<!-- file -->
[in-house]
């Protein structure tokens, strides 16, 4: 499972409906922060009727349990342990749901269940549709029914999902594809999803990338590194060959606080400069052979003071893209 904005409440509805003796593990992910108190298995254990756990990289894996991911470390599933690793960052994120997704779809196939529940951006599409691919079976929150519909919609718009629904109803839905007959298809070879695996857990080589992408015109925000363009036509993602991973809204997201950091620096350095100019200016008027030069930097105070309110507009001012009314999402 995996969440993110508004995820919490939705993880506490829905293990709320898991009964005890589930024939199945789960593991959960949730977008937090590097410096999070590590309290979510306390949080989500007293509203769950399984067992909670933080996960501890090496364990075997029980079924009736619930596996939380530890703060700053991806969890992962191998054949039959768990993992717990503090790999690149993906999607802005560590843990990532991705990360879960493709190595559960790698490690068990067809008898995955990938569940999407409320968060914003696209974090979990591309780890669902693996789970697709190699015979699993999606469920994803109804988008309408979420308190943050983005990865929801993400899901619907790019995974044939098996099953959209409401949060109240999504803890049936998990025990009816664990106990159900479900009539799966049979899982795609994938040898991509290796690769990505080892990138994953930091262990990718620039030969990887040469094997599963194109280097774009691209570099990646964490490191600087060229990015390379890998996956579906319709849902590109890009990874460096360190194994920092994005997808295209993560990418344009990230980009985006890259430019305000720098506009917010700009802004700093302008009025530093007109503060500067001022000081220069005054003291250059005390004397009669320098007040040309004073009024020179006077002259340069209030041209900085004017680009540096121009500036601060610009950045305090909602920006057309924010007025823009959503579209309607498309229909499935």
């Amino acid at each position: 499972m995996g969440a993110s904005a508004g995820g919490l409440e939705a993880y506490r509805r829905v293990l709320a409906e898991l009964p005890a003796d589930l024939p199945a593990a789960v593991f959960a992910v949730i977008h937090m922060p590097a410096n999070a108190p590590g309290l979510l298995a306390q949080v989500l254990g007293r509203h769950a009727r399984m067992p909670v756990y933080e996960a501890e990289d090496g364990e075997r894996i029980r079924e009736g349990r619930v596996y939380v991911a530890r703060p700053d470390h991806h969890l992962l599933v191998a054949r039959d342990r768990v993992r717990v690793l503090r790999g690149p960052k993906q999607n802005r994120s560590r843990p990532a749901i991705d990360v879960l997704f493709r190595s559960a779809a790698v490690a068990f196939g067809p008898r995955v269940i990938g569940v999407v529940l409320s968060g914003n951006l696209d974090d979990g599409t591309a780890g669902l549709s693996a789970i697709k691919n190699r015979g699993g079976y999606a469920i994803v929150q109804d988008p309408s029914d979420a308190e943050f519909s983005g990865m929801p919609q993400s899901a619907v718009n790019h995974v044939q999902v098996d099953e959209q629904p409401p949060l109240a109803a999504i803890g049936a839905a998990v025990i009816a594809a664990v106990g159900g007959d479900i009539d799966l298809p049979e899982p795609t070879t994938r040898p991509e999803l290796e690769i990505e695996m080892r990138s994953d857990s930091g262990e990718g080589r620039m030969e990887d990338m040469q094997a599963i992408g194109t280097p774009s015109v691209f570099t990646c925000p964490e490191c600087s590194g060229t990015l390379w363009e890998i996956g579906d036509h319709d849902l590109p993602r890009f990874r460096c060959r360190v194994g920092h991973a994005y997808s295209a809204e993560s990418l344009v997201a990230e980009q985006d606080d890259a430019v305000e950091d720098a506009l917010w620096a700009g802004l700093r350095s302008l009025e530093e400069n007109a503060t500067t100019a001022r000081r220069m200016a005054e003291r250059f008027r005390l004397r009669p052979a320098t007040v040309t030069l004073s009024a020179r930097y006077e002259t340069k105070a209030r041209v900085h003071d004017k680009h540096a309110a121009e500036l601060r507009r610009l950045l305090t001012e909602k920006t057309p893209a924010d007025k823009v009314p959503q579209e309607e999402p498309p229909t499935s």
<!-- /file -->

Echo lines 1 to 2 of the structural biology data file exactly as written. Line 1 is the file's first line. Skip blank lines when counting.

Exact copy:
[in-house]
């Protein structure tokens, strides 16, 4: 499972409906922060009727349990342990749901269940549709029914999902594809999803990338590194060959606080400069052979003071893209 904005409440509805003796593990992910108190298995254990756990990289894996991911470390599933690793960052994120997704779809196939529940951006599409691919079976929150519909919609718009629904109803839905007959298809070879695996857990080589992408015109925000363009036509993602991973809204997201950091620096350095100019200016008027030069930097105070309110507009001012009314999402 995996969440993110508004995820919490939705993880506490829905293990709320898991009964005890589930024939199945789960593991959960949730977008937090590097410096999070590590309290979510306390949080989500007293509203769950399984067992909670933080996960501890090496364990075997029980079924009736619930596996939380530890703060700053991806969890992962191998054949039959768990993992717990503090790999690149993906999607802005560590843990990532991705990360879960493709190595559960790698490690068990067809008898995955990938569940999407409320968060914003696209974090979990591309780890669902693996789970697709190699015979699993999606469920994803109804988008309408979420308190943050983005990865929801993400899901619907790019995974044939098996099953959209409401949060109240999504803890049936998990025990009816664990106990159900479900009539799966049979899982795609994938040898991509290796690769990505080892990138994953930091262990990718620039030969990887040469094997599963194109280097774009691209570099990646964490490191600087060229990015390379890998996956579906319709849902590109890009990874460096360190194994920092994005997808295209993560990418344009990230980009985006890259430019305000720098506009917010700009802004700093302008009025530093007109503060500067001022000081220069005054003291250059005390004397009669320098007040040309004073009024020179006077002259340069209030041209900085004017680009540096121009500036601060610009950045305090909602920006057309924010007025823009959503579209309607498309229909499935």